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01-05-2007
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Quote:
Originally Posted by indigoskies
I too would like to know the charm and elegance of footbinding.
sarcasm not nessesary- it was horrible yes, but the fact that they continued to do it for years despite this is an interesting study of history and human nature

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01-05-2007
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^Exactly what I was trying to get at.

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02-05-2007
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Quote:
Originally Posted by stilettogirl84
sarcasm not nessesary- it was horrible yes, but the fact that they continued to do it for years despite this is an interesting study of history and human nature
There was no sarcasm.
When I first read about footbinding a few years back, I was intrigued and wanted to know why they did it.

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02-05-2007
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I guess it was mostly because men liked that. Also, with all the geisha culture and no naked body I think they found it sexy if women showed some neck, wrist or tiny little feet peeking from under the kimono. And as usually it began from upper classes (well geishas was quite wealthy those days) and went to middle classes. As there were no carrier women they had to assure wealthy future to themselves, and if men liked that - women did what they had to be liked.
To me the footbinding looks horrible as i can not imagine all the pain the girls went through, but its just the difference of cultures probably

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02-05-2007
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Also, maybe it had to do with something about the sexual roles back in the day. China practised a male-supremacy culture during this period of time.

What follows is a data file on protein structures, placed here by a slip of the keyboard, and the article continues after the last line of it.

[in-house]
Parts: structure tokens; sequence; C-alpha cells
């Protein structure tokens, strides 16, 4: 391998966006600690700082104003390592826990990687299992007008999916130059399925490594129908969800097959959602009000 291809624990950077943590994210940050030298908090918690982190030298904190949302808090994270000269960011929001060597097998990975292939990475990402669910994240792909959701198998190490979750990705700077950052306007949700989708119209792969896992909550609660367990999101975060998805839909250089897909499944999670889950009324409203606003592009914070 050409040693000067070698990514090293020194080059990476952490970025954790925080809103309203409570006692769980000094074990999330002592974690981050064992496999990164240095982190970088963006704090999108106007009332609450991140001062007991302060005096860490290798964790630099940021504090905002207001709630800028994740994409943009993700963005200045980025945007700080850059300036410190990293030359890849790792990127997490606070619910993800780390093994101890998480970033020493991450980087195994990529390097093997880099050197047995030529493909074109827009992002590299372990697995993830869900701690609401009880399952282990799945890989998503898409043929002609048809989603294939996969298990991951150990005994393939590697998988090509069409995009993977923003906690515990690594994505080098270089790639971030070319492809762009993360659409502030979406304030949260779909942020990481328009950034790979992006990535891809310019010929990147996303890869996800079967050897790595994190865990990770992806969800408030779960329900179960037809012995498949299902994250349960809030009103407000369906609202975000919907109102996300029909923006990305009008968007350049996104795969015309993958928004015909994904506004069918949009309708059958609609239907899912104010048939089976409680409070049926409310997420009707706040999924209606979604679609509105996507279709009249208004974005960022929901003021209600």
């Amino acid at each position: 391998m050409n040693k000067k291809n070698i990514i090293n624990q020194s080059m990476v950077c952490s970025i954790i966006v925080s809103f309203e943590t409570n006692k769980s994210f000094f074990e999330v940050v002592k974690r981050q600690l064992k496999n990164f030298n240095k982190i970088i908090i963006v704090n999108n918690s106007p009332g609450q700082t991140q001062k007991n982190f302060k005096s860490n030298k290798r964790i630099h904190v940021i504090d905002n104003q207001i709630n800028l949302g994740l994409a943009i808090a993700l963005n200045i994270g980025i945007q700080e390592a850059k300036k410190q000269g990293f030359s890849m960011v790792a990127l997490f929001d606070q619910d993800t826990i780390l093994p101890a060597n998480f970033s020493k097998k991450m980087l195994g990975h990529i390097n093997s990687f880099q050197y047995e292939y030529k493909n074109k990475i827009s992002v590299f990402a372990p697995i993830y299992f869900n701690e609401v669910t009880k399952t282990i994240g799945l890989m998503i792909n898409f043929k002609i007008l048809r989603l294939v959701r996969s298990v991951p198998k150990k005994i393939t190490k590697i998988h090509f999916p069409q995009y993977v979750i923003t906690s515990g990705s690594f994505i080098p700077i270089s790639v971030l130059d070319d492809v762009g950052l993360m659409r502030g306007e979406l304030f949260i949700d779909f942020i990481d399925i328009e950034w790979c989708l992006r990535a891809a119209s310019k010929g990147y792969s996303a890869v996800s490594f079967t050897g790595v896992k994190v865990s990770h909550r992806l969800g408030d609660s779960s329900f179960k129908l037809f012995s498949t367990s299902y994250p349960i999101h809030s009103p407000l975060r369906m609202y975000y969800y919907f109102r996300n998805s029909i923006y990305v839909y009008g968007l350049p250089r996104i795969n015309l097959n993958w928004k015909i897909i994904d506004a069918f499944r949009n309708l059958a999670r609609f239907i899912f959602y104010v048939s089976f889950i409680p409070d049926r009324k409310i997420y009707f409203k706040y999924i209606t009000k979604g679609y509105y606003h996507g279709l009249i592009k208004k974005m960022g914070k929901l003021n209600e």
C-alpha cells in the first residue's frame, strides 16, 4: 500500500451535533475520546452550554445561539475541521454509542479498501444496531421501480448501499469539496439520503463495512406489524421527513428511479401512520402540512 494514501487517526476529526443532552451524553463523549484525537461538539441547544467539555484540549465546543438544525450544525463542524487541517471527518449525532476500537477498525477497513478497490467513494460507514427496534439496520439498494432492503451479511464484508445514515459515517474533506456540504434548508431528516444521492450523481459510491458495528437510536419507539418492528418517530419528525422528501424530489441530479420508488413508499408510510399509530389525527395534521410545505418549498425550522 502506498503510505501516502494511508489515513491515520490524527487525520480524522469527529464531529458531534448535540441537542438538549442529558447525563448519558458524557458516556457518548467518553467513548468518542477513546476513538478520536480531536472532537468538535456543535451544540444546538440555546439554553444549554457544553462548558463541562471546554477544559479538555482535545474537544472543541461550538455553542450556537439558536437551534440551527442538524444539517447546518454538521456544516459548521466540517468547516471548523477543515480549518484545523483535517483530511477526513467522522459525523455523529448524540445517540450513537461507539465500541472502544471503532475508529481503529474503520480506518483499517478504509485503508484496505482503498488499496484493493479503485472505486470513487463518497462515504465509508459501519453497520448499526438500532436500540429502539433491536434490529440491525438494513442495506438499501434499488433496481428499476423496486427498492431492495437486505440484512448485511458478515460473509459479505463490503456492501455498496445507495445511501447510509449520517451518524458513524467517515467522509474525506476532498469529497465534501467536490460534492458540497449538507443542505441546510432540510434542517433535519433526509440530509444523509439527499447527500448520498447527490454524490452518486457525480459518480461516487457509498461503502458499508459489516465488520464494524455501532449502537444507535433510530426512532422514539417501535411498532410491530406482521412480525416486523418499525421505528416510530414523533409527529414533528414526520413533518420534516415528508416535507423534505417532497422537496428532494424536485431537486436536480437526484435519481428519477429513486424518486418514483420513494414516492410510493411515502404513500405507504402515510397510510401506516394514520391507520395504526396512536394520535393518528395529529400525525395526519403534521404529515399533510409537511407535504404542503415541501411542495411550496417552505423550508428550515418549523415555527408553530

Also, it was rare for men to see women with deformed feet. They were always concealed in the lotus shaped shoes, which brings your your point (tindi-rindi) back to the Japanese men and their attraction with the neck and such being sexually attractive because it cannot be seen.

Apparently, reading up on foot binding, a girl's foot would have four broken toes on each foot within a year... Owww.

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02-05-2007
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Quote:
Originally Posted by tindi-rindi
To me the footbinding looks horrible as i can not imagine all the pain the girls went through, but its just the difference of cultures probably
I don't think our cultures are that different. Women now starve themselves to be beautiful, or undergo surgury to get fuller chests or whatever. Every society has it's beauty extremes, which to other cultures look bad.

If a victorian man could come to now from the past, he would probably think our runway models are very ugly...

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02-05-2007
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One of the things I find truly fascinating about historic changes in footwear and clothing is how the designs were (and are) used to restrict, control and subjugate women, and how culture itself promotes such odd ideas through heavy commercialization and a demand for conformity. Because most people no longer make their own clothes, our sense of fashion is dictated by a barrage of publicity about what's acceptable and what's not.

I found these shoes from the 1940s made by an American designer - I think the style is years ahead of its time. I don't know who the designer is, unfortunately.



kickshawproductions.com

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Last edited by SomethingElse; 02-05-2007 at 09:10 AM.
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02-05-2007
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These are funky


on the other hand, I think women still live more for the others. My grandma had a deformed feet for wearing very narrow at the end shoes, her big toe was practically hiding under other toes.